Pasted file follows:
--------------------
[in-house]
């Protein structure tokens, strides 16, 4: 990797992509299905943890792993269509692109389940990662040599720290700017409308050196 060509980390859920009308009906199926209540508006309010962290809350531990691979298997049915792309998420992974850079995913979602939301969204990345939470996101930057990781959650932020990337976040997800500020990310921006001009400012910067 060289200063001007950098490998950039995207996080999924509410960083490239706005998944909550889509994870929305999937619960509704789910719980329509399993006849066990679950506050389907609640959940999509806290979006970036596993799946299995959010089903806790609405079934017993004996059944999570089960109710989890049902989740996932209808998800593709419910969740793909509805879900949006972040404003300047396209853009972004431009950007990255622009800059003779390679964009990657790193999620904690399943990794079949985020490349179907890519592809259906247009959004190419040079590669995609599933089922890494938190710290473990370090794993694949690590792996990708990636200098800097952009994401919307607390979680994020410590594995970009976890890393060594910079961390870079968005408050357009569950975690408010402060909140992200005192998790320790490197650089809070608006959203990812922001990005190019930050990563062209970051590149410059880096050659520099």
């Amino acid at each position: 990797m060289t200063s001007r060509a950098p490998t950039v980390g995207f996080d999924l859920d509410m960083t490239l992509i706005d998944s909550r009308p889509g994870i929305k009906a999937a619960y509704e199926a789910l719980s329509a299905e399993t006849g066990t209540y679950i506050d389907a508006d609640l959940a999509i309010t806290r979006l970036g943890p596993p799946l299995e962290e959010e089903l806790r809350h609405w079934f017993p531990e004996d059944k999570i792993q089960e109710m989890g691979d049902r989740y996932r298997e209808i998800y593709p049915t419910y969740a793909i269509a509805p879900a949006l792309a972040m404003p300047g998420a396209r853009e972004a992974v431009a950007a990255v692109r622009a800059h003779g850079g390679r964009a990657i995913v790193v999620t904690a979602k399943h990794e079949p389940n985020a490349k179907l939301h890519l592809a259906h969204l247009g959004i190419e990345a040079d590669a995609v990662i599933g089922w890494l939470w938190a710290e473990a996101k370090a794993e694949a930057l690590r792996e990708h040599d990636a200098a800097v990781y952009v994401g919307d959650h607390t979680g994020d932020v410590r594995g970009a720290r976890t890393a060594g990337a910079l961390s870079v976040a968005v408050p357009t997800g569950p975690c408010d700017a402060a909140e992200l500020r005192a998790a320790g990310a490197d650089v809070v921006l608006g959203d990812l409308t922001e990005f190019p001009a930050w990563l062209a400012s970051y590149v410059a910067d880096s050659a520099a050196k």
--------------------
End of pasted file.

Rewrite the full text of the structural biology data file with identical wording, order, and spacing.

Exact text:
[in-house]
């Protein structure tokens, strides 16, 4: 990797992509299905943890792993269509692109389940990662040599720290700017409308050196 060509980390859920009308009906199926209540508006309010962290809350531990691979298997049915792309998420992974850079995913979602939301969204990345939470996101930057990781959650932020990337976040997800500020990310921006001009400012910067 060289200063001007950098490998950039995207996080999924509410960083490239706005998944909550889509994870929305999937619960509704789910719980329509399993006849066990679950506050389907609640959940999509806290979006970036596993799946299995959010089903806790609405079934017993004996059944999570089960109710989890049902989740996932209808998800593709419910969740793909509805879900949006972040404003300047396209853009972004431009950007990255622009800059003779390679964009990657790193999620904690399943990794079949985020490349179907890519592809259906247009959004190419040079590669995609599933089922890494938190710290473990370090794993694949690590792996990708990636200098800097952009994401919307607390979680994020410590594995970009976890890393060594910079961390870079968005408050357009569950975690408010402060909140992200005192998790320790490197650089809070608006959203990812922001990005190019930050990563062209970051590149410059880096050659520099």
């Amino acid at each position: 990797m060289t200063s001007r060509a950098p490998t950039v980390g995207f996080d999924l859920d509410m960083t490239l992509i706005d998944s909550r009308p889509g994870i929305k009906a999937a619960y509704e199926a789910l719980s329509a299905e399993t006849g066990t209540y679950i506050d389907a508006d609640l959940a999509i309010t806290r979006l970036g943890p596993p799946l299995e962290e959010e089903l806790r809350h609405w079934f017993p531990e004996d059944k999570i792993q089960e109710m989890g691979d049902r989740y996932r298997e209808i998800y593709p049915t419910y969740a793909i269509a509805p879900a949006l792309a972040m404003p300047g998420a396209r853009e972004a992974v431009a950007a990255v692109r622009a800059h003779g850079g390679r964009a990657i995913v790193v999620t904690a979602k399943h990794e079949p389940n985020a490349k179907l939301h890519l592809a259906h969204l247009g959004i190419e990345a040079d590669a995609v990662i599933g089922w890494l939470w938190a710290e473990a996101k370090a794993e694949a930057l690590r792996e990708h040599d990636a200098a800097v990781y952009v994401g919307d959650h607390t979680g994020d932020v410590r594995g970009a720290r976890t890393a060594g990337a910079l961390s870079v976040a968005v408050p357009t997800g569950p975690c408010d700017a402060a909140e992200l500020r005192a998790a320790g990310a490197d650089v809070v921006l608006g959203d990812l409308t922001e990005f190019p001009a930050w990563l062209a400012s970051y590149v410059a910067d880096s050659a520099a050196k």